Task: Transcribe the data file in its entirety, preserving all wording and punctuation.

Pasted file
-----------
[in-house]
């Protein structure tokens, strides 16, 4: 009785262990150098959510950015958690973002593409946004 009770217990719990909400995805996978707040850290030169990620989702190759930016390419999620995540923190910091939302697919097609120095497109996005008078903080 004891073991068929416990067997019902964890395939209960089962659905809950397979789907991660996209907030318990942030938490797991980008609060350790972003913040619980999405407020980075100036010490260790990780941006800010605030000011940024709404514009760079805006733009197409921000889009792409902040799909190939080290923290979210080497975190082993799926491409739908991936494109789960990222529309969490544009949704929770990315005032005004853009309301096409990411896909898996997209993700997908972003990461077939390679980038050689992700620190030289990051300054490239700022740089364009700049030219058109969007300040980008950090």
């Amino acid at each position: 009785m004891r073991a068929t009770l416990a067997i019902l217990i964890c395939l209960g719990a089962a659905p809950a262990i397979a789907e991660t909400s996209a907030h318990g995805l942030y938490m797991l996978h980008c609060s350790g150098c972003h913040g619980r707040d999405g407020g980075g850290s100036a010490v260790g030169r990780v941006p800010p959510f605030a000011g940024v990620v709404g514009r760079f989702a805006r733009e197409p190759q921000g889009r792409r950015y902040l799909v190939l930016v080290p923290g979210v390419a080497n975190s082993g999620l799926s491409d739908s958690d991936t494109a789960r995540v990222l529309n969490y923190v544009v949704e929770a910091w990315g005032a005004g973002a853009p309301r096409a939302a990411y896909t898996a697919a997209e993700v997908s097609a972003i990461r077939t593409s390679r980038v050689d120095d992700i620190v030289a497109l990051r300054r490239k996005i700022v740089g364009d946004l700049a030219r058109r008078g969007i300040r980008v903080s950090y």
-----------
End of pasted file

[in-house]
């Protein structure tokens, strides 16, 4: 009785262990150098959510950015958690973002593409946004 009770217990719990909400995805996978707040850290030169990620989702190759930016390419999620995540923190910091939302697919097609120095497109996005008078903080 004891073991068929416990067997019902964890395939209960089962659905809950397979789907991660996209907030318990942030938490797991980008609060350790972003913040619980999405407020980075100036010490260790990780941006800010605030000011940024709404514009760079805006733009197409921000889009792409902040799909190939080290923290979210080497975190082993799926491409739908991936494109789960990222529309969490544009949704929770990315005032005004853009309301096409990411896909898996997209993700997908972003990461077939390679980038050689992700620190030289990051300054490239700022740089364009700049030219058109969007300040980008950090």
């Amino acid at each position: 009785m004891r073991a068929t009770l416990a067997i019902l217990i964890c395939l209960g719990a089962a659905p809950a262990i397979a789907e991660t909400s996209a907030h318990g995805l942030y938490m797991l996978h980008c609060s350790g150098c972003h913040g619980r707040d999405g407020g980075g850290s100036a010490v260790g030169r990780v941006p800010p959510f605030a000011g940024v990620v709404g514009r760079f989702a805006r733009e197409p190759q921000g889009r792409r950015y902040l799909v190939l930016v080290p923290g979210v390419a080497n975190s082993g999620l799926s491409d739908s958690d991936t494109a789960r995540v990222l529309n969490y923190v544009v949704e929770a910091w990315g005032a005004g973002a853009p309301r096409a939302a990411y896909t898996a697919a997209e993700v997908s097609a972003i990461r077939t593409s390679r980038v050689d120095d992700i620190v030289a497109l990051r300054r490239k996005i700022v740089g364009d946004l700049a030219r058109r008078g969007i300040r980008v903080s950090y």